Author + information
- Inbar Raber, MDa,
- Morgan B. Frazer, PharmD, BCOPb,
- Jessica A. Zerillo, MD, MPHa and
- Aarti Asnani, MDc,∗ (, )@aartiasnani
- aDepartment of Internal Medicine, Beth Israel Deaconess Medical Center, Harvard Medical School, Boston, Massachusetts
- bDepartment of Pharmacy, Beth Israel Deaconess Medical Center, Boston, Massachusetts
- cCardioVascular Institute, Beth Israel Deaconess Medical Center, Harvard Medical School, Boston, Massachusetts
- ↵∗Address for correspondence:
Dr. Aarti Asnani, Center for Life Sciences, 3 Blackfan Circle, Room 911, Boston, Massachusetts 02115.
A 56-year-old woman with history of hypertension, inadequately controlled on hydrochlorothiazide and nebivolol, presented with colorectal cancer with metastases to the liver in 2019. Genotypic testing revealed that her colorectal cancer was KRAS/NRAS wild-type and microsatellite stable. FOLFOX was initiated with palliative intent, to be administered at standard doses as follows: 5-FU bolus (400 mg/m2), 5-fluorouracil (5-FU) continuous infusion (2,400 mg/m2 total over days 1 and 2), leucovorin (400 mg/m2), and oxaliplatin (85 mg/m2 bolus on day 1), to be repeated every 14 days.
Hours after receiving her first bolus of 5-FU, she began to experience severe nausea, vomiting, and diarrhea. She presented to the emergency department, where she was found to have acute kidney injury with an increase in her creatinine from a baseline of 0.7 mg/dl, measured 1 week prior to chemotherapy, to 1.7 mg/dl in the emergency room. Electrolytes including potassium levels were within normal limits. An infectious work-up was performed, and blood, urine, and fecal cultures as well as testing for clostridium difficile and norovirus were all negative. She was thought to be hypovolemic and was treated with intravenous fluids and admitted to the oncology service.
On the first day of her hospitalization, she became tachycardic, and an electrocardiogram (ECG) showed atrial fibrillation with a ventricular rate of 161 beats/min. There were no ischemic ST- or T-wave changes, and she did not experience any chest pain. No recent ECGs were available for comparison. Her troponin was 0.02 μg/l (limit of detection 0.01 μg/l) which was stable on serial measurements. After receiving 5 mg intravenous metoprolol for rate control of atrial fibrillation, she became profoundly hypotensive and required transfer to the intensive care unit, where she was started on norepinephrine and phenylephrine for vasopressor support and amiodarone for rhythm control. She was additionally started on intravenous heparin for anticoagulation. Her lactate was elevated to 3.6 mmol/l, and she developed elevated liver enzymes consistent with ischemic hepatitis. A transthoracic echocardiogram demonstrated a reduced left ventricular (LV) ejection fraction of 20% as measured by the biplane method of disks, with global hypokinesis and no LV thrombus, left atrial enlargement (left atrial volume 48 ml/m2, normal <35 ml/m2), mild LV hypertrophy, normal LV end-diastolic dimension, no significant valvular disease, and no pericardial effusion. There was no prior echocardiogram for comparison.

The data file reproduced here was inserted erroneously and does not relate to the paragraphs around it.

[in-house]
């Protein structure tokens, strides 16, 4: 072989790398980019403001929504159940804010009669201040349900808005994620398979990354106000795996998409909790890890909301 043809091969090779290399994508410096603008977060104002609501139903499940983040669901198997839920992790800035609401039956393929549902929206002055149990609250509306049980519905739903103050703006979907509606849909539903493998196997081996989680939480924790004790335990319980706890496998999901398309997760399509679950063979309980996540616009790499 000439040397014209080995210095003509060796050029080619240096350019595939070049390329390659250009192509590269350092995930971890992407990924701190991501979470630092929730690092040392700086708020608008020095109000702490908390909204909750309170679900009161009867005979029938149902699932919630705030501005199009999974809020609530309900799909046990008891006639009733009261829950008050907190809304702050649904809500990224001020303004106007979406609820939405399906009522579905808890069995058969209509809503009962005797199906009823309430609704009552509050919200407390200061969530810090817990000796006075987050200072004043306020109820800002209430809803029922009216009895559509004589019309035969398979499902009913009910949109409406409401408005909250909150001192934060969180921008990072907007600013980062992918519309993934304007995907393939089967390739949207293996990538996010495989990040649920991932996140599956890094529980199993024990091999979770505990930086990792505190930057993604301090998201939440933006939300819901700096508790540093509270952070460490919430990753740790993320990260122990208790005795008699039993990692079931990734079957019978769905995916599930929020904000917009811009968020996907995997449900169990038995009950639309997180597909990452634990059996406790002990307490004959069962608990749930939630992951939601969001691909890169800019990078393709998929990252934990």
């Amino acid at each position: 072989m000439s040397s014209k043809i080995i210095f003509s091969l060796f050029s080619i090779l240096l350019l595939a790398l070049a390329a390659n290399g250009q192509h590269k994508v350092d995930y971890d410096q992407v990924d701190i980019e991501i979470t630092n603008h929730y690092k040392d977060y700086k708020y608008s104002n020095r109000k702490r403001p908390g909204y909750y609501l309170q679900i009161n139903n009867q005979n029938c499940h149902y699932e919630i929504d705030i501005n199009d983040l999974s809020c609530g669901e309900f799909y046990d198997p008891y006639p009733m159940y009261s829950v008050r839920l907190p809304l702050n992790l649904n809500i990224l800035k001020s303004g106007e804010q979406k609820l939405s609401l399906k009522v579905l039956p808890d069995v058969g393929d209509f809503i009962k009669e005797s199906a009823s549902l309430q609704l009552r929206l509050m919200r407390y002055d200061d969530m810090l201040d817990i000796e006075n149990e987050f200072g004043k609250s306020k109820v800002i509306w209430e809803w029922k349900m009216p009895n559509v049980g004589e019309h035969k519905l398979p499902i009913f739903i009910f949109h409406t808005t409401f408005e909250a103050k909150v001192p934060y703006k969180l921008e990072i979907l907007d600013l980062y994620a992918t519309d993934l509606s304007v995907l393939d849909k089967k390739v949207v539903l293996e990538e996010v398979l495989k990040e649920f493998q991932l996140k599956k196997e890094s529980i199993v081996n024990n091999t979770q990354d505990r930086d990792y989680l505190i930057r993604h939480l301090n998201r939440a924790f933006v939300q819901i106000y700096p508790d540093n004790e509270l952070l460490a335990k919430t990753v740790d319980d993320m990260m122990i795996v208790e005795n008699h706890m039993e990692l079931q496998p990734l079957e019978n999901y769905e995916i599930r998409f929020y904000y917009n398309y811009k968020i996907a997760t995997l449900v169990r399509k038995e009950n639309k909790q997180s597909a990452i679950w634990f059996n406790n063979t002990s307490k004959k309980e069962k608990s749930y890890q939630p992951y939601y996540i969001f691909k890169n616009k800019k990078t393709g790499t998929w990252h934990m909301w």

The patient’s ventricular rates improved with amiodarone, although she remained in atrial fibrillation and continued to require norepinephrine for vasopressor support. The cardio-oncology and medical oncology services were consulted and recommended treatment with uridine triacetate, as the timing of symptoms within 96 h of 5-FU administration were consistent with severe fluoropyrimidine cardiotoxicity. On day 2 of her hospitalization, she was initiated on standard dosing of uridine triacetate (10 g of uridine triacetate every 6 h for 20 doses) (Figure 1A).
On day 3 of her hospitalization, her blood pressures normalized and she no longer required vasopressors, although she remained in atrial fibrillation. A transesophageal echocardiogram excluded the presence of an atrial thrombus and demonstrated mildly depressed ejection fraction (not quantified), following which electrical cardioversion was performed with restoration of sinus rhythm. She was initiated on intravenous diuresis, resulting in improvement in her kidney function to her baseline creatinine of 0.7 mg/dl as well as normalization of her lactate and liver enzymes. Prior to discharge, metoprolol, lisinopril, and spironolactone were initiated as guideline-directed medical therapy for heart failure. FOLFOX was discontinued with a plan for reassessment of her cancer treatment options as an outpatient.
A repeat echocardiogram 3 weeks after her hospitalization showed normalization of LV function (LV ejection fraction >55%), suggesting either direct myocardial injury from 5-FU that resolved upon discontinuation of the offending agent, or potentially a stress cardiomyopathy in the setting of systemic fluoropyrimidine toxicity. Tachycardia-induced cardiomyopathy was also considered, but was felt to be less likely in the absence of any prior signs or symptoms of atrial fibrillation. Three weeks after discharge from the hospital, she underwent continuous-recording ambulatory ECG monitoring for 10 days, which demonstrated no further episodes of atrial fibrillation.
She underwent testing for gene mutations with the 5-FU Toxicity and Chemotherapeutic Response panel (ARUP Laboratories, Salt Lake City, Utah). Testing was performed to identify genetic variants in thymidylate synthase (TYMS), the target enzyme for 5-FU activity responsible for DNA synthesis, and dihydropyrimidine dehydrogenase (DPD), the rate-limiting enzyme for 5-FU catabolism (Figure 1B). She was found to have 2 variants in the TYMS gene associated with fluoropyrimidine hypersensitivity, specifically a 6 base-pair deletion at the 3ʹ untranslated region and a 28 base-pair tandem repeat in the 5ʹ-promoter enhancer region with a G>C single nucleotide polymorphism. These findings supported the diagnosis of severe fluoropyrimidine toxicity, and she was transitioned to palliative chemotherapy with irinotecan and cetuximab for continued treatment of her metastatic colorectal cancer.